Fire pits are a great addition to any backyard and make for a fun summer experience. If the fire pit is going to live outside when it is not being used, however, it is going to start rusting. This is true even for cast iron fire pits, which are made from a material, iron, that is prone to rusting.
Anything metal that is exposed to water and oxygen has the ability to rust. Luckily, there are ways to prevent rust on your fire pit, and there is even a way to get rid of the rust in the case that the fire pit does get left outside in the rain.
We are going to go over a few reasons why your cast iron fire pit might rust, what you can do to prevent it, how you can fix it if it does rust, and which type of metal is better for a fire pit. Keep reading for all the information you might need to know about your cast iron fire pit and rust!
How to Keep Cast Iron Fire Pit from Rusting
Rain and water are the biggest cause of rust. If at all possible, store your fire pit inside your garage or under a patio when it is not being used. If the fire pit is really heavy, you can purchase a cover for it that is weatherproof. A cover will have an undercoating that is water-resistant to protect the fire pit.
Keep Off the Ground
You should also try to keep any fire pit off the ground with the use of stones or bricks. It doesn’t matter whether the fire pit is on a patio or in the grass, water has the ability to pool up underneath the fire pit if you are not careful. You do not want your fire pit to be around stagnant water for long periods of time.
Check the Weather
If you are planning on using your fire pit, you should always check the forecast before starting the fire. It takes a while for the fire to completely cool down, which can cause issues if you need to cover the fire pit before it rains. You can’t put the cover on if there is still any kind of heat coming from the fire.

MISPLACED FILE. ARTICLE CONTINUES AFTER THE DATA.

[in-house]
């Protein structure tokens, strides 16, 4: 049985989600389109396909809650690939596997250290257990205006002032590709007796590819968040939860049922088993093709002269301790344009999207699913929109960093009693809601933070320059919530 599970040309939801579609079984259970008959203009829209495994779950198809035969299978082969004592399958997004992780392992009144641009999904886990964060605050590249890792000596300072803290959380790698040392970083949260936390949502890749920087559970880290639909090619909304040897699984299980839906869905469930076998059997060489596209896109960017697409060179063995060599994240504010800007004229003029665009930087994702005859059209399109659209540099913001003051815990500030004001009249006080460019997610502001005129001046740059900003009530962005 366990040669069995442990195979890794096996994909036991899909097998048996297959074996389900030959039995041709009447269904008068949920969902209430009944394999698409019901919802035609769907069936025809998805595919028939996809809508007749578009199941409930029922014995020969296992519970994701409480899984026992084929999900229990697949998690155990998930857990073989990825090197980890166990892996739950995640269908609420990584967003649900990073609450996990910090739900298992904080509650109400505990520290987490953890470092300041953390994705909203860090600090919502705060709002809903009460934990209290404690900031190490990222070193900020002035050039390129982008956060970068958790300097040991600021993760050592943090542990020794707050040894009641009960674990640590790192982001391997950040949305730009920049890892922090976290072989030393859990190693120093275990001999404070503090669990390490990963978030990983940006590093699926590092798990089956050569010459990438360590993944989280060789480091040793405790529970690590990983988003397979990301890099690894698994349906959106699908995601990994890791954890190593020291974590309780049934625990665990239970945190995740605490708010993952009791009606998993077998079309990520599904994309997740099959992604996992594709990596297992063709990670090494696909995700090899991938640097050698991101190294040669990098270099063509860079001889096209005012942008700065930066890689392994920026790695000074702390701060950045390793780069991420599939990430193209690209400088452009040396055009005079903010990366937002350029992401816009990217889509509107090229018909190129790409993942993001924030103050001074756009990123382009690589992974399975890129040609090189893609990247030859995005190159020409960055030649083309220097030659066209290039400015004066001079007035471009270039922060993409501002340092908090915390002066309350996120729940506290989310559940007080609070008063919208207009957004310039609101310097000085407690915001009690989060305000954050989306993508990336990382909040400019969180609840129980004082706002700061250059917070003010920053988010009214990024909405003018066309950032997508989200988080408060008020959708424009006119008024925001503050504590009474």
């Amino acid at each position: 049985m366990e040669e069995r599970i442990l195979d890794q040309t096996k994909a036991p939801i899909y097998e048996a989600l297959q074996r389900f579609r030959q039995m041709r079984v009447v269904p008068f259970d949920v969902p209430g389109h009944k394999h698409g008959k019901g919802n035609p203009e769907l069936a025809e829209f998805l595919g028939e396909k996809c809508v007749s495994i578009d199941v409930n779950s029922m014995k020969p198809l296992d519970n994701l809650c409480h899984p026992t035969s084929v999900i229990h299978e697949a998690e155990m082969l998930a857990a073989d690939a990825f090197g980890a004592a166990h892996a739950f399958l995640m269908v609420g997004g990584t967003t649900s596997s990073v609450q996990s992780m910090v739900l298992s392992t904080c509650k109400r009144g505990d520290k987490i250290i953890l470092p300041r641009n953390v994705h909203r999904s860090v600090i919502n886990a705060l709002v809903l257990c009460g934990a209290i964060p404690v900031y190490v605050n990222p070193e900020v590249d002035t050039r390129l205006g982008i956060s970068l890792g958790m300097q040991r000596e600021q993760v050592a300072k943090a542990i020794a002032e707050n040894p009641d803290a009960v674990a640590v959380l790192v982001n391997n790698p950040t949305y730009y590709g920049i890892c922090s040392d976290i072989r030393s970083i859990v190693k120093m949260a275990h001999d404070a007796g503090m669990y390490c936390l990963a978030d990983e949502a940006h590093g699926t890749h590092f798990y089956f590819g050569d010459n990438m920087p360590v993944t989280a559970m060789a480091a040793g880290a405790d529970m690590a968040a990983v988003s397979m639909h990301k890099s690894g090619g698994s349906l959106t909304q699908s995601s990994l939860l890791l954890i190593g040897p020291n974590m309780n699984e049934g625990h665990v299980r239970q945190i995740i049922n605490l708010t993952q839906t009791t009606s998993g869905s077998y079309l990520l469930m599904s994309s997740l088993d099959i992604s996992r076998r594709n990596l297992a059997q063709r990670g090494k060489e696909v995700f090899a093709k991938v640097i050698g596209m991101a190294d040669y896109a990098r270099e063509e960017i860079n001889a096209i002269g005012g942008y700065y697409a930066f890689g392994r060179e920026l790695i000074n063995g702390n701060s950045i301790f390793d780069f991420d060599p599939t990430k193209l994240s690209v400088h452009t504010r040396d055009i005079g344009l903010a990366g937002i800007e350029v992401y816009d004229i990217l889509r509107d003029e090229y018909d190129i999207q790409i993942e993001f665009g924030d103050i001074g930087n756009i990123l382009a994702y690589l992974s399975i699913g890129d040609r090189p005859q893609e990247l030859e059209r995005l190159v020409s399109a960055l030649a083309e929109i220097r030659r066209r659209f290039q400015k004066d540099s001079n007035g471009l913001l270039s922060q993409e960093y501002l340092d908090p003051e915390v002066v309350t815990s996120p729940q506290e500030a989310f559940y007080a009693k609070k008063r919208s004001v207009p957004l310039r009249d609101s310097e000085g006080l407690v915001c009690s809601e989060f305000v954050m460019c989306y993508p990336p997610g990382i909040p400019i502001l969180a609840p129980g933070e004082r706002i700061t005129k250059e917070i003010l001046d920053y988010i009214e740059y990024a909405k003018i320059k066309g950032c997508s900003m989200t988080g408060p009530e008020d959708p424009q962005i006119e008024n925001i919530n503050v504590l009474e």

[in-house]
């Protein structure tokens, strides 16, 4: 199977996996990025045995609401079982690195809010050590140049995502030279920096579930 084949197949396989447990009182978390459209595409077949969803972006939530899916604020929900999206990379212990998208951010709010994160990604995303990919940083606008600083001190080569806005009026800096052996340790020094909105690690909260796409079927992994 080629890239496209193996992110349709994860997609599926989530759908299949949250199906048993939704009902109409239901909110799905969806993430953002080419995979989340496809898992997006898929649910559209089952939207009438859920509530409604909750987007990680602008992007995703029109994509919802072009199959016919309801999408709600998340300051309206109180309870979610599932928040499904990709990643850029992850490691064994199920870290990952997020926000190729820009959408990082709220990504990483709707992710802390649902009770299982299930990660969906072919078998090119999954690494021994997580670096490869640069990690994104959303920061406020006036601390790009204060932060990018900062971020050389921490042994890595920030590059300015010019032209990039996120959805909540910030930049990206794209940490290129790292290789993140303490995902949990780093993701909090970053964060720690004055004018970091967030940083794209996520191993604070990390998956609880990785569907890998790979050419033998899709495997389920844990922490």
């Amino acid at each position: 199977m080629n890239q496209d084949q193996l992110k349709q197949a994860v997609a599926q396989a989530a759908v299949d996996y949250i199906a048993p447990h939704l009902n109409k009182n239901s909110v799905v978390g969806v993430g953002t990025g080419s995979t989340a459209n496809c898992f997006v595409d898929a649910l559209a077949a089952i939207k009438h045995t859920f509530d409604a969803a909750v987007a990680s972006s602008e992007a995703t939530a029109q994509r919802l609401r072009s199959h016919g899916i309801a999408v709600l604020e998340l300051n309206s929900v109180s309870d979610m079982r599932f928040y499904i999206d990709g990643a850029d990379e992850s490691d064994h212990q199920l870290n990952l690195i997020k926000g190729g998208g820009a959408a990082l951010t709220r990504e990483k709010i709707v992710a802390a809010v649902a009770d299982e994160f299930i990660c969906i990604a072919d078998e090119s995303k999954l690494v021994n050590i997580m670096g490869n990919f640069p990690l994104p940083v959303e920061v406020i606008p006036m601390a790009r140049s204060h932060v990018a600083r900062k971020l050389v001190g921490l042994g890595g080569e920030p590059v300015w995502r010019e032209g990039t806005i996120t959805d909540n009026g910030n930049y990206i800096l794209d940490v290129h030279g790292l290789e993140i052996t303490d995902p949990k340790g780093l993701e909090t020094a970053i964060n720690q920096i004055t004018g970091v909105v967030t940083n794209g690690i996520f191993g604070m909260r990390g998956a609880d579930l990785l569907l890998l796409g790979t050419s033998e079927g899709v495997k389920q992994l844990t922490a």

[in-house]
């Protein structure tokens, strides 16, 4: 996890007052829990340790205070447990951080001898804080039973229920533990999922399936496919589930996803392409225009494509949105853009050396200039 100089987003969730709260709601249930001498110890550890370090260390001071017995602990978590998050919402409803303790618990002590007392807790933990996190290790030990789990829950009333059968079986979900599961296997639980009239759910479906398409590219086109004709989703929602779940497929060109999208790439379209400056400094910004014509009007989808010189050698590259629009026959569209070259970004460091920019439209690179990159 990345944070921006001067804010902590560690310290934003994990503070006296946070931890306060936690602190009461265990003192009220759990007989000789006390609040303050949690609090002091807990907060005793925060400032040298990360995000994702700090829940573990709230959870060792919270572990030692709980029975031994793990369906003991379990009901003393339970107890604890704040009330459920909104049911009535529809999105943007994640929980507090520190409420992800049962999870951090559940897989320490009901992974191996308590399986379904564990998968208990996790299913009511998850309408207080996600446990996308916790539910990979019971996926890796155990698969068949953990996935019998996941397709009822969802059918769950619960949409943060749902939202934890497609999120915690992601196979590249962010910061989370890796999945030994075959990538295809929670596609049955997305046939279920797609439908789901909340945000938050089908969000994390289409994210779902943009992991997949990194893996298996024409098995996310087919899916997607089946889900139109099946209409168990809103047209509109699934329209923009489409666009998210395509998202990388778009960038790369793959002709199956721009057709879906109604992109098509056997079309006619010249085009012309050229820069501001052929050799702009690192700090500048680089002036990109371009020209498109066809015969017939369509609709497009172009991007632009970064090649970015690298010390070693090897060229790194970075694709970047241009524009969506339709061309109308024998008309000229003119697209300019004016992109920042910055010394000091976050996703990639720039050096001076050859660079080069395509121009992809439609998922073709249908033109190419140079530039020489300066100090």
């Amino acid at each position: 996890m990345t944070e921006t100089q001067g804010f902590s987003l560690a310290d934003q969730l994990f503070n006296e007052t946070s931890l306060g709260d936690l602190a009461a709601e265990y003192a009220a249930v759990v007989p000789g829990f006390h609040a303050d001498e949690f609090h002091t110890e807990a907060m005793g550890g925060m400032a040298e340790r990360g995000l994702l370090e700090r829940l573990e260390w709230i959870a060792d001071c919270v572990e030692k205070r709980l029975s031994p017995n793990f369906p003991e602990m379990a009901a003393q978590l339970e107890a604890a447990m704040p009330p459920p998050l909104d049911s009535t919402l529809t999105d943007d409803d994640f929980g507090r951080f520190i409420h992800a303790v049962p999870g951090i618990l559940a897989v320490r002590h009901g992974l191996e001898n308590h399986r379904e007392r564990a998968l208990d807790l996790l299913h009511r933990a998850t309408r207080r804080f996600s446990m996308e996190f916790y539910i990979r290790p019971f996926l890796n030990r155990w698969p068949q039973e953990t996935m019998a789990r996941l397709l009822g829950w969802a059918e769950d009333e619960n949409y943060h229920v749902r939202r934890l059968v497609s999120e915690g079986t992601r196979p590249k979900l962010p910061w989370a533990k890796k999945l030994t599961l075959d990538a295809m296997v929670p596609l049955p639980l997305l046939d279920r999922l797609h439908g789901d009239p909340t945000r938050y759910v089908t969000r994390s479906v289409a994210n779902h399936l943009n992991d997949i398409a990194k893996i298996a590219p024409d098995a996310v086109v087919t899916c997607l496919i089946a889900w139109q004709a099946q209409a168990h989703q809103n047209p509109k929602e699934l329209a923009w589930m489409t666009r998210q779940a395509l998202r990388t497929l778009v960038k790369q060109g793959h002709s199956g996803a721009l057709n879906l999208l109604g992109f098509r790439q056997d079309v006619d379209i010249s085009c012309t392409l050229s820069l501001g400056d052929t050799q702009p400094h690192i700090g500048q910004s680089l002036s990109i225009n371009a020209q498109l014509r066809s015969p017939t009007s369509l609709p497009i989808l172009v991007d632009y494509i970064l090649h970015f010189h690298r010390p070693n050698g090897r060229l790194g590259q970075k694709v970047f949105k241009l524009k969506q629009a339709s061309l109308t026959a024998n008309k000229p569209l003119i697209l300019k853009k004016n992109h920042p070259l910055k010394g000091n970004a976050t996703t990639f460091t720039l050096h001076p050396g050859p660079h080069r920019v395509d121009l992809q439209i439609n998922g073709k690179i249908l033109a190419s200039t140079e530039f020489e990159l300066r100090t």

Clean After Each Use
It is also important to make sure you keep your fire pit clean. It is not a hard process, but it can be hard to remember to do it. Any ash that is left after a fire can easily absorb moisture from the air and will hold that moisture on the surface of the fire pit.
If your fire pit is going to be unused for a long period of time, such as during the winter, there are a few extra steps you will want to take to ensure there will be no rusting. After you clean your fire pit for the last time, you will want to rub it down with some vegetable oil.
This is a very easy process and won’t take much time. You will want to take a paper towel and apply the vegetable oil to every piece of metal. There should not be so much oil that it is dripping, it only needs a light covering. One wipe should be plenty to do the job.
It is important to make sure that there is no rust on the fire pit already before you do this. The point of the vegetable oil is to cover any pores that are in the metal and prevent water from getting to the surface. If there is already rust, the process won’t work. However, there are ways to get rid of the rust.